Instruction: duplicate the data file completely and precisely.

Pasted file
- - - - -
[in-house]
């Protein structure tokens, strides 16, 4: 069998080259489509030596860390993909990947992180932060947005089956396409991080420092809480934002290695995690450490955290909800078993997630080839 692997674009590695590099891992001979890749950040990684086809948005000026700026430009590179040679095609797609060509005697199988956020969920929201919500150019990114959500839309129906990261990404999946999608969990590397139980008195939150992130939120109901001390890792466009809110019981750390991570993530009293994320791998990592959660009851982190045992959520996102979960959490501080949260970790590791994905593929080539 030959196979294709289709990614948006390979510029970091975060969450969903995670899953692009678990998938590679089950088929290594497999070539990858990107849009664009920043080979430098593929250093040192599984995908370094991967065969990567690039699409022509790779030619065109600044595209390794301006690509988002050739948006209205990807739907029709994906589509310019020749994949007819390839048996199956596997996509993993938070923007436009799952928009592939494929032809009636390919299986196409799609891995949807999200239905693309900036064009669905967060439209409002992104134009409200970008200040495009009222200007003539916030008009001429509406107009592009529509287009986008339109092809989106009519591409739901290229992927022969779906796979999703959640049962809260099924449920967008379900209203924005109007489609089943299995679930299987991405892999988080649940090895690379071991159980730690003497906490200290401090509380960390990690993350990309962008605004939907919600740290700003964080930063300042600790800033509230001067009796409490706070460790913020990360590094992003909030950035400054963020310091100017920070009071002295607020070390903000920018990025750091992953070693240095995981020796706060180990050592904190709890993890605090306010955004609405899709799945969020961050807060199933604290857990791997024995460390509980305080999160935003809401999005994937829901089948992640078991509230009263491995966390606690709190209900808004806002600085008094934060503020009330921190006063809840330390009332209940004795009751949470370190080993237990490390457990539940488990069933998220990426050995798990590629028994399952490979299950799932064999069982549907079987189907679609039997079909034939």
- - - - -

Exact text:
[in-house]
């Protein structure tokens, strides 16, 4: 069998080259489509030596860390993909990947992180932060947005089956396409991080420092809480934002290695995690450490955290909800078993997630080839 692997674009590695590099891992001979890749950040990684086809948005000026700026430009590179040679095609797609060509005697199988956020969920929201919500150019990114959500839309129906990261990404999946999608969990590397139980008195939150992130939120109901001390890792466009809110019981750390991570993530009293994320791998990592959660009851982190045992959520996102979960959490501080949260970790590791994905593929080539 030959196979294709289709990614948006390979510029970091975060969450969903995670899953692009678990998938590679089950088929290594497999070539990858990107849009664009920043080979430098593929250093040192599984995908370094991967065969990567690039699409022509790779030619065109600044595209390794301006690509988002050739948006209205990807739907029709994906589509310019020749994949007819390839048996199956596997996509993993938070923007436009799952928009592939494929032809009636390919299986196409799609891995949807999200239905693309900036064009669905967060439209409002992104134009409200970008200040495009009222200007003539916030008009001429509406107009592009529509287009986008339109092809989106009519591409739901290229992927022969779906796979999703959640049962809260099924449920967008379900209203924005109007489609089943299995679930299987991405892999988080649940090895690379071991159980730690003497906490200290401090509380960390990690993350990309962008605004939907919600740290700003964080930063300042600790800033509230001067009796409490706070460790913020990360590094992003909030950035400054963020310091100017920070009071002295607020070390903000920018990025750091992953070693240095995981020796706060180990050592904190709890993890605090306010955004609405899709799945969020961050807060199933604290857990791997024995460390509980305080999160935003809401999005994937829901089948992640078991509230009263491995966390606690709190209900808004806002600085008094934060503020009330921190006063809840330390009332209940004795009751949470370190080993237990490390457990539940488990069933998220990426050995798990590629028994399952490979299950799932064999069982549907079987189907679609039997079909034939």